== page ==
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I was taking a look at this page, and I can't seem to understand why the frequency plot of the percentiles is uniformly distributed. Distances between percentiles are not equal, so why is the histogram relatively uniform?

enter image description here

Percentiles:

enter image description here

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    $\begingroup$ rb612: Let $Y=F_X(X)$ for some continuous invertible $F$. $P(Y\leq y) = P(F_X(X)\leq y) = P(X\leq F_X^{-1}(y)) = F_X(F_X^{-1}(y)) = y$. Hence $F_X(X)$ is uniform $\endgroup$
    – Glen_b
    Aug 8 '15 at 10:04
  • $\begingroup$ @Stephane I saw it after I replied. Hang on I'll delete the comment; but leave your reply to me here so you don't have everyone doing what I did. $\endgroup$
    – Glen_b
    Aug 8 '15 at 10:07
  • $\begingroup$ I deleted what needed deletion. If you want to delete the first comment, you can; I would then delete everything under it except my comment to rb612 $\endgroup$
    – Glen_b
    Aug 8 '15 at 12:20
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Take uniformly distributed vector $U$ and cumulative distribution function $F$ of some distribution, then you can transform $F^{-1}(U) = X$ to get continuous random variable $X$ having $F$ CDF.

This is often used in generating random variables using inverse transform sampling, that enables us to generate random variable with any distribution starting with a vector of random variable $U$.

You can see an example below, where $U$ is passed through CDF functions of Normal distribution, $t$-distribution, Uniform distribution, and Beta.

U <- seq(0, 1, by = 0.01)
plot(qnorm(U), U, type = "l", xlab="")
lines(qt(U, 3), U, col = "red")
lines(qunif(U), U, col = "blue")
lines(qbeta(U, 3, 7), U, col = "green")

enter image description here

As you can see, $U$ is always the same and uniformly distributed, while the CDF's differ a lot.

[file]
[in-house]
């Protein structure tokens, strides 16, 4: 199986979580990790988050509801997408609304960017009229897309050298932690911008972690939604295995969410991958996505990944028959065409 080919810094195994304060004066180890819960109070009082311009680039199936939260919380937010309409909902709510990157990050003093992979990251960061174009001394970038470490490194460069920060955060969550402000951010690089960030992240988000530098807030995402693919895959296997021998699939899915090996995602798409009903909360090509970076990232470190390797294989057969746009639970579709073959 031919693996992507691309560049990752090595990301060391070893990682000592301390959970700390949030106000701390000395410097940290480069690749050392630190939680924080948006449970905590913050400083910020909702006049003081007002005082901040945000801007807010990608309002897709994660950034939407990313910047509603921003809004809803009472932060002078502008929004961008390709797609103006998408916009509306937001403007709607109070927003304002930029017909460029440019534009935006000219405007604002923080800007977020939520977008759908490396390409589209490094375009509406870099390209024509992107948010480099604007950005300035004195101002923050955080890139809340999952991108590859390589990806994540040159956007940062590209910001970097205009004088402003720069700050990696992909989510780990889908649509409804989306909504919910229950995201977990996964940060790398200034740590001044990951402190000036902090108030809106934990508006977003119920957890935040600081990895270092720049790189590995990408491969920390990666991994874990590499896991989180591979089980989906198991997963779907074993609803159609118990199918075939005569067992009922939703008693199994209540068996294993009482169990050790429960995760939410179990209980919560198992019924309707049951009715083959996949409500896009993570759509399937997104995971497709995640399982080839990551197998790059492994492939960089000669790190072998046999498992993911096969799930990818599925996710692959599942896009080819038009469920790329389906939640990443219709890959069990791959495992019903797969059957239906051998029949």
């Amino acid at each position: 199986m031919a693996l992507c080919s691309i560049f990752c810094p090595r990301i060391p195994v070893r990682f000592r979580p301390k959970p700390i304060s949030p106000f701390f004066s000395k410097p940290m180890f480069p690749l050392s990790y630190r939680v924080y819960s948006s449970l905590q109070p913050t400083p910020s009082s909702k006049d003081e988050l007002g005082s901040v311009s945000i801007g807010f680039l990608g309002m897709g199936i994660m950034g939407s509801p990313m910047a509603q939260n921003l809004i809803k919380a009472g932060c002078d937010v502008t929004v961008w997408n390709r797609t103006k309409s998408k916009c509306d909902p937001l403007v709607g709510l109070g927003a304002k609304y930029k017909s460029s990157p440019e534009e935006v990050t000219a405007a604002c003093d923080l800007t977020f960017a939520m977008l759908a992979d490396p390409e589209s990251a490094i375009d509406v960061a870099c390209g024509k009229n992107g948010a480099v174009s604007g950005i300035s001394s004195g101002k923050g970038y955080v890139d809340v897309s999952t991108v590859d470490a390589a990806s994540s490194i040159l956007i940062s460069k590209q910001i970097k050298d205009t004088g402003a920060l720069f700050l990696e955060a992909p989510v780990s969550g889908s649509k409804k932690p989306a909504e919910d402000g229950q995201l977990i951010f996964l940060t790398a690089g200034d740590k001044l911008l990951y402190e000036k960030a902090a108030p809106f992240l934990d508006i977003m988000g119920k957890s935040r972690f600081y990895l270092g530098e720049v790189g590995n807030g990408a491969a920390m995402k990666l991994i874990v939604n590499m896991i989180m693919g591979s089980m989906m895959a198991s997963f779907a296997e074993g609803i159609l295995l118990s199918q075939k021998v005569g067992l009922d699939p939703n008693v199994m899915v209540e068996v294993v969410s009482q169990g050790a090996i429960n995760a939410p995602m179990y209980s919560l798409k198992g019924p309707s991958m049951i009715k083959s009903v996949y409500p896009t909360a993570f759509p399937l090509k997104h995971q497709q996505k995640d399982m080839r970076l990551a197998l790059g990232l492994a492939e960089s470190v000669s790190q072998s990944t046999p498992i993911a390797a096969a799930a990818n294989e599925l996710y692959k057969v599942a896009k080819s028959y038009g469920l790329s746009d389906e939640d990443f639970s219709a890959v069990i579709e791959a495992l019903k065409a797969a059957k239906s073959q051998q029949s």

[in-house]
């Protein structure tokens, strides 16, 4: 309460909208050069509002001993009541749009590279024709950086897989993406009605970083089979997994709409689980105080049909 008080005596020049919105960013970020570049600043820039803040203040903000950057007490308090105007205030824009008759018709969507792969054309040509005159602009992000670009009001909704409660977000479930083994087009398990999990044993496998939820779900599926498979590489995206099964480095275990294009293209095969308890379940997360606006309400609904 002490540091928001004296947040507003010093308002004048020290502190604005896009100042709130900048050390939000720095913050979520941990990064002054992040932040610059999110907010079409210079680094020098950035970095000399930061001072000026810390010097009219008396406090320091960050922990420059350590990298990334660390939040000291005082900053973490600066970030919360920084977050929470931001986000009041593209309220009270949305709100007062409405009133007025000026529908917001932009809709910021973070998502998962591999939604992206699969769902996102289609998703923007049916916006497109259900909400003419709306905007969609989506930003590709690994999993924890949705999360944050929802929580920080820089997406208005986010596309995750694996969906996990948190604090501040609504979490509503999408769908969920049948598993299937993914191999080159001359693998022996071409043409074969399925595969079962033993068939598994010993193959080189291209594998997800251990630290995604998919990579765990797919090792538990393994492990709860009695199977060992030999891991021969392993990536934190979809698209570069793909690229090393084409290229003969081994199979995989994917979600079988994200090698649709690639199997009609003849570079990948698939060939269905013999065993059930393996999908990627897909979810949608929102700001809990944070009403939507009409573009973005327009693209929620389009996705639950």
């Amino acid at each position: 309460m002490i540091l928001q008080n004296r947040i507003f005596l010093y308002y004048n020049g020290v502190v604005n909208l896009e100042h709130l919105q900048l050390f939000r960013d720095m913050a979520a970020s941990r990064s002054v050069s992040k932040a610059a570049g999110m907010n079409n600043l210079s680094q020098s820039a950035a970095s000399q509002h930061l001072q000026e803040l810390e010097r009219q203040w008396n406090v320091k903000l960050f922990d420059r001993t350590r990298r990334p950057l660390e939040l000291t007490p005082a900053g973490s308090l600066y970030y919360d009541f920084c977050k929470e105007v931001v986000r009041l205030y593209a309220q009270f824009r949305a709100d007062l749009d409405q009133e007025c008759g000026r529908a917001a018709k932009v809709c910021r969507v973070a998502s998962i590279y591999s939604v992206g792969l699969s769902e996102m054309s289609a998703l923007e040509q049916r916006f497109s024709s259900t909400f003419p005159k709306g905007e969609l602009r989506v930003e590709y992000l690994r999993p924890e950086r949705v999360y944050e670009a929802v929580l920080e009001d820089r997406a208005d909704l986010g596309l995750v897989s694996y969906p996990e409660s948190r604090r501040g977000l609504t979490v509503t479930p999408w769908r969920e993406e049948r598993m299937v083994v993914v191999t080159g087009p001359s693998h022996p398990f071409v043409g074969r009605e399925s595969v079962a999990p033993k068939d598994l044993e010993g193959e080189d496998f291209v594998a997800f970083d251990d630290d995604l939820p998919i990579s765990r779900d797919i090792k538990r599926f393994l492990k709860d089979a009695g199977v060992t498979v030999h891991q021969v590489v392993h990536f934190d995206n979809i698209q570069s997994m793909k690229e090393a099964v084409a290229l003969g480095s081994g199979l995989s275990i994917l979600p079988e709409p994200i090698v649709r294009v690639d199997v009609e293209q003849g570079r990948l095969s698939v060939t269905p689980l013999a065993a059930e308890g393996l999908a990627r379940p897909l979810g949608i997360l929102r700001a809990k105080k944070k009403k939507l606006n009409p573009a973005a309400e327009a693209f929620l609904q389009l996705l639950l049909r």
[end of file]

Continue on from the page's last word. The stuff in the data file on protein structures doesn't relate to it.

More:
This relation is used, for example, in equipercentile equating in educational research, where having scores on test $X$ you can transform them to scale of test $Y$ so that both tests share common scale. Since $F^{-1}(U) = X$ is valid for continuous random variables, in methods as equipercentile equating discrete scores are continized so for this property to hold.

This leads to $F(X) = U$, i.e. percentiles are uniformly distributed. Below you can see an example where Normally distributed random variable $X$ is transformed using inverse CDF and the resulting variable $U$ is uniformly distributed.

X <- rnorm(1e5)
hist(pnorm(X))

enter image description here

If you want an intuitive example, let's consider a very simple case of Bernoulli distribution with two possible states $\{0, 1\}$, that have probabilities $1-p$ and $p$. If you want to sample from this distribution, you can take a line $U$ that starts at $0$ and ends at $1$ and choose some points at this line at random. Then for points lower or equal to $1-p$ set $X$'s to $0$'s and for values greater than $1-p$ set $X$'s to $1$'s. The sample obtained this way will be Bernoulli distributed with parameter $p$.

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  • $\begingroup$ @StéphaneLaurent right, but it is often still applicable also in other cases. I edited to be more precise. $\endgroup$
    – Tim
    Aug 8 '15 at 8:26
  • $\begingroup$ Tim, I think there's still a confusion at the beginning. The inverse sampling is not restricted to continuous distributions. $\endgroup$ Aug 8 '15 at 15:36
  • $\begingroup$ @StéphaneLaurent This is why I wrote that it is used for any distribution. But maybe there was too many changes and it got unclear. $\endgroup$
    – Tim
    Aug 8 '15 at 15:48

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